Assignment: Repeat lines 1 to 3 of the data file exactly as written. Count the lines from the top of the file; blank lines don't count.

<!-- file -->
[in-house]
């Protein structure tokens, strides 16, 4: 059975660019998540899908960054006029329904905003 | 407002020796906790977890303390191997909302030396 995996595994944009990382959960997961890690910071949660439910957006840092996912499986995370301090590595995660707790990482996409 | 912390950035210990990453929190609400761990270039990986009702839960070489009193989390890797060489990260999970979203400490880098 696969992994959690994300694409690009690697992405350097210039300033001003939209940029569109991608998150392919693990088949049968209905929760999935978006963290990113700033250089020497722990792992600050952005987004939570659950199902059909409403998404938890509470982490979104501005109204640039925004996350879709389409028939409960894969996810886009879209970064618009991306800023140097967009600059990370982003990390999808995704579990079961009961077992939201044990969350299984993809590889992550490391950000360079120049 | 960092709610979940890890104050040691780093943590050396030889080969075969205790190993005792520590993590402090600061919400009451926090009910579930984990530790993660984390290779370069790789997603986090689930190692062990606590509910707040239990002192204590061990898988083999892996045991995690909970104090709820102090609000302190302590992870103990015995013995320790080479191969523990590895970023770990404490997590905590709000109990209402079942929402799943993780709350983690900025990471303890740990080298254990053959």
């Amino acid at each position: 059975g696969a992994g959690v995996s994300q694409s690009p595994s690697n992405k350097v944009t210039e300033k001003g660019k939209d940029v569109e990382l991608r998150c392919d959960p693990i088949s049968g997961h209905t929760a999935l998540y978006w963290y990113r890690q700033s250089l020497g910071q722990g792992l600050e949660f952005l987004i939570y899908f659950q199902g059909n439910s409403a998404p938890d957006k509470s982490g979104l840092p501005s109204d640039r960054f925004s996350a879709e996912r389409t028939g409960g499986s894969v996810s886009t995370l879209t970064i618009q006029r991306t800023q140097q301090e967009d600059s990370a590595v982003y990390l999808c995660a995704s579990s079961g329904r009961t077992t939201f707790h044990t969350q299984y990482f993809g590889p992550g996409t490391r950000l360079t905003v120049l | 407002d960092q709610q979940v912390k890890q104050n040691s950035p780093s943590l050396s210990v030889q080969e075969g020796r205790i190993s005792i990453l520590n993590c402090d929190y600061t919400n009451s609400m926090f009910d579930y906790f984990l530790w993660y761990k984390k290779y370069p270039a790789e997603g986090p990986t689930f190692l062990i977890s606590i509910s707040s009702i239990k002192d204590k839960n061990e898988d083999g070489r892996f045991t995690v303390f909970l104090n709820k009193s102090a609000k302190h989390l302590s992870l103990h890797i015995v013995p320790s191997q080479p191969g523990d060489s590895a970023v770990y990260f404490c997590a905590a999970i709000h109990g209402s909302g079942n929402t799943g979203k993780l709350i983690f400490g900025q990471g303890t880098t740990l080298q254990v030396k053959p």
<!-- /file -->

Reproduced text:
[in-house]
């Protein structure tokens, strides 16, 4: 059975660019998540899908960054006029329904905003 | 407002020796906790977890303390191997909302030396 995996595994944009990382959960997961890690910071949660439910957006840092996912499986995370301090590595995660707790990482996409 | 912390950035210990990453929190609400761990270039990986009702839960070489009193989390890797060489990260999970979203400490880098 696969992994959690994300694409690009690697992405350097210039300033001003939209940029569109991608998150392919693990088949049968209905929760999935978006963290990113700033250089020497722990792992600050952005987004939570659950199902059909409403998404938890509470982490979104501005109204640039925004996350879709389409028939409960894969996810886009879209970064618009991306800023140097967009600059990370982003990390999808995704579990079961009961077992939201044990969350299984993809590889992550490391950000360079120049 | 960092709610979940890890104050040691780093943590050396030889080969075969205790190993005792520590993590402090600061919400009451926090009910579930984990530790993660984390290779370069790789997603986090689930190692062990606590509910707040239990002192204590061990898988083999892996045991995690909970104090709820102090609000302190302590992870103990015995013995320790080479191969523990590895970023770990404490997590905590709000109990209402079942929402799943993780709350983690900025990471303890740990080298254990053959």
């Amino acid at each position: 059975g696969a992994g959690v995996s994300q694409s690009p595994s690697n992405k350097v944009t210039e300033k001003g660019k939209d940029v569109e990382l991608r998150c392919d959960p693990i088949s049968g997961h209905t929760a999935l998540y978006w963290y990113r890690q700033s250089l020497g910071q722990g792992l600050e949660f952005l987004i939570y899908f659950q199902g059909n439910s409403a998404p938890d957006k509470s982490g979104l840092p501005s109204d640039r960054f925004s996350a879709e996912r389409t028939g409960g499986s894969v996810s886009t995370l879209t970064i618009q006029r991306t800023q140097q301090e967009d600059s990370a590595v982003y990390l999808c995660a995704s579990s079961g329904r009961t077992t939201f707790h044990t969350q299984y990482f993809g590889p992550g996409t490391r950000l360079t905003v120049l | 407002d960092q709610q979940v912390k890890q104050n040691s950035p780093s943590l050396s210990v030889q080969e075969g020796r205790i190993s005792i990453l520590n993590c402090d929190y600061t919400n009451s609400m926090f009910d579930y906790f984990l530790w993660y761990k984390k290779y370069p270039a790789e997603g986090p990986t689930f190692l062990i977890s606590i509910s707040s009702i239990k002192d204590k839960n061990e898988d083999g070489r892996f045991t995690v303390f909970l104090n709820k009193s102090a609000k302190h989390l302590s992870l103990h890797i015995v013995p320790s191997q080479p191969g523990d060489s590895a970023v770990y990260f404490c997590a905590a999970i709000h109990g209402s909302g079942n929402t799943g979203k993780l709350i983690f400490g900025q990471g303890t880098t740990l080298q254990v030396k053959p």